In area C on the fringe of the topmost plateau of Horvat Kur, parts of two courtyards with work installations and a room full with dumped pottery from the middle of the 1st millennium CE came to light that allow fascinating insights into social and economic life in a Galilean village during this period. Recycled architectural elements (spoliae) and broad walls made of fieldstones or reused ashlars demonstrate how frequently village space changed to adapt buildings to the needs of their inhabitants. Future excavations will expose the entire structure and allow analysis of the use and organization of space of the inhabitants. The expedition will aim to unearth traces of earlier habitation to clarify the development of the village.

Remains from the domestic quarter in C and the public area in A will substantially add to our knowledge of ancient rural Galilee and thus substantially contribute to solve current research questions like population growth and economic status or cultural interaction of indigenous and external influences in rural Galilee throughout the classical period. In addition, the new finds and findings at Horvat Kur will contribute substantially to the ongoing, fierce debate about the chronology of Galilean synagogues.

Analyzing Finds from Tel Kinrot
KRP also continued its work on the material remains of Tel Kinrot, a large site situated directly on the shore of Lake Kinneret ca. 11 km north of modern Tiberias. To date archaeological investigations revealed settlement layers from the Chalcolithic throughout the Ottoman periods (ca. 5th millennium BCE to 2nd millennium CE). The site was under excavation by KRP until 2008. After that a small, in-lab team of experts continuously analyzed the finds and findings from the various settlement layers in order to prepare them for subsequent publication (for most recent articles on different subjects cf. the publications section on this site).
During the 2010 study season special focus was laid on the examination of the city layout and the analysis of the architecture in the domestic quarters dating to the Iron Age I period (11th and 10th c. BCE). In addition, the catalogue of the hitherto retrieved small finds, especially those relating to textile industry, could be further completed. As in previous years, the restoration of the uniquely well preserved pottery assemblage of the Iron Age I period was continued.

Future campaigns will return to surveying the region around Horvat Kur and record agricultural installations (already started in 2008), explore the many caves and cisterns on the site to better understand Horvat Kur’s water supply system and – of course – to continue excavations on the hill itself. A lot remains to be discovered on Horvat Kur!
After final publication of the results of the first phase of KRP’s activities at Tel Kinrot, fieldwork at this important site will be resumed. At the same time, the site’s preservation and conservation or restoration of excavated areas will be continuously pursued in collaboration with the authorities.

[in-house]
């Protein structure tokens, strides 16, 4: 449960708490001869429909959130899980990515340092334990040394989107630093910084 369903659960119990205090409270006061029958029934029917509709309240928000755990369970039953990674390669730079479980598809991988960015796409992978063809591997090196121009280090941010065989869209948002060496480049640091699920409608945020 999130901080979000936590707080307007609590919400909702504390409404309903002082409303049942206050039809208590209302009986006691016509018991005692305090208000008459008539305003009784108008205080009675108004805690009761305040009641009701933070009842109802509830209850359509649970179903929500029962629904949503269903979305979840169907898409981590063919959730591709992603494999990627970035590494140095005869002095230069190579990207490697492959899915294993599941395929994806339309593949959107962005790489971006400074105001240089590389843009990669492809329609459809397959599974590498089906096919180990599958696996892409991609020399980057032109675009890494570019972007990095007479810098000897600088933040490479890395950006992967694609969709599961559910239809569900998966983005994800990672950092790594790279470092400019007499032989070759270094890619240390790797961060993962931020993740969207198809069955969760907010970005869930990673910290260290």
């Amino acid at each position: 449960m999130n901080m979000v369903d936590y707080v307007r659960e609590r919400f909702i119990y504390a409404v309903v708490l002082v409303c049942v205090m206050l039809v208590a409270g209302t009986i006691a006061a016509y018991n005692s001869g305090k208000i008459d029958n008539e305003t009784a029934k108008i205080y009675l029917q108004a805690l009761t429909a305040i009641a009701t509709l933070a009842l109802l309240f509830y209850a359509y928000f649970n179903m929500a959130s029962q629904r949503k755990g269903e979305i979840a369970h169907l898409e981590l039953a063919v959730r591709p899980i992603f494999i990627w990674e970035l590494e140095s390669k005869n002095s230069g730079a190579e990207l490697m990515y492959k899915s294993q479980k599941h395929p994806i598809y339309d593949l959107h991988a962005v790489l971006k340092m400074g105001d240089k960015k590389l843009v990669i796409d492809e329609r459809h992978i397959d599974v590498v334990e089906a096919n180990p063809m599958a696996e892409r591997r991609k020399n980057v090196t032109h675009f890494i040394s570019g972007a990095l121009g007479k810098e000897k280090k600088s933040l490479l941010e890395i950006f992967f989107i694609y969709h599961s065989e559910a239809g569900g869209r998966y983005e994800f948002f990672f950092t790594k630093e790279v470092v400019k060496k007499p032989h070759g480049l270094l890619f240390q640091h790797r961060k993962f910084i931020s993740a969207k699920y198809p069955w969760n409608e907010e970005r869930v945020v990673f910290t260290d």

KRP will henceforth also be committed to its educational field programme for international students of all disciplines to bring them into hands-on contact with the history and material culture of a region that is at the foundations of both Judaism and Christianity.

All these activities, of course, require money; raising sufficient funds will therefore have top-priority to make our plans happen.

Kinneret Regional Project 2010 wishes to thank the Israel Antiquities Authority for granting the excavation license and various logistic support, the owner of the land on which Horvat Kur is located, the Deutscher Verein vom Heiligen Land, the Schröter Foundation (Neustadt/Germany), the Universities of Bern, Helsinki and Leiden for generous support and our colleagues Benjamin Arubas, Mordechai Aviam, Dina Avshalom-Gorni, Hava Katz, Uzi Leibner, Eric Meyers, Yinon Shivtiel and Yosef Stepanski for advice and encouragement.

Jürgen Zangenberg and Stefan Münger (acting field directors of Kinneret Regional Project 2010)
Raimo Hakola (representative of the University of Helsinki team), in Israel +972-52-6479265, in Switzerland +41-797549726, +358-504155260

For information about the Kinneret Regional Project, please consult:

The 2010 Field Season Is On Its Way

On June 21, 2010 Kinneret Regional Project resumed its archaeological activities. Apart from continuing to analyze finds from Bronze- and Iron Age Tel Kinrot and preparing them for eventual publication, the first systematic excavation was carried out on Horvat Kur, a village from the Hellenistic through Byzantine period. Follow these activities on our weblog: Our team consists of 30 team-members from The Netherlands, Finland, Switzerland, Romania, Belgium, Israel and Germany. In addition to them, 12 field archaeologists and other specialists work on the site and in the lab.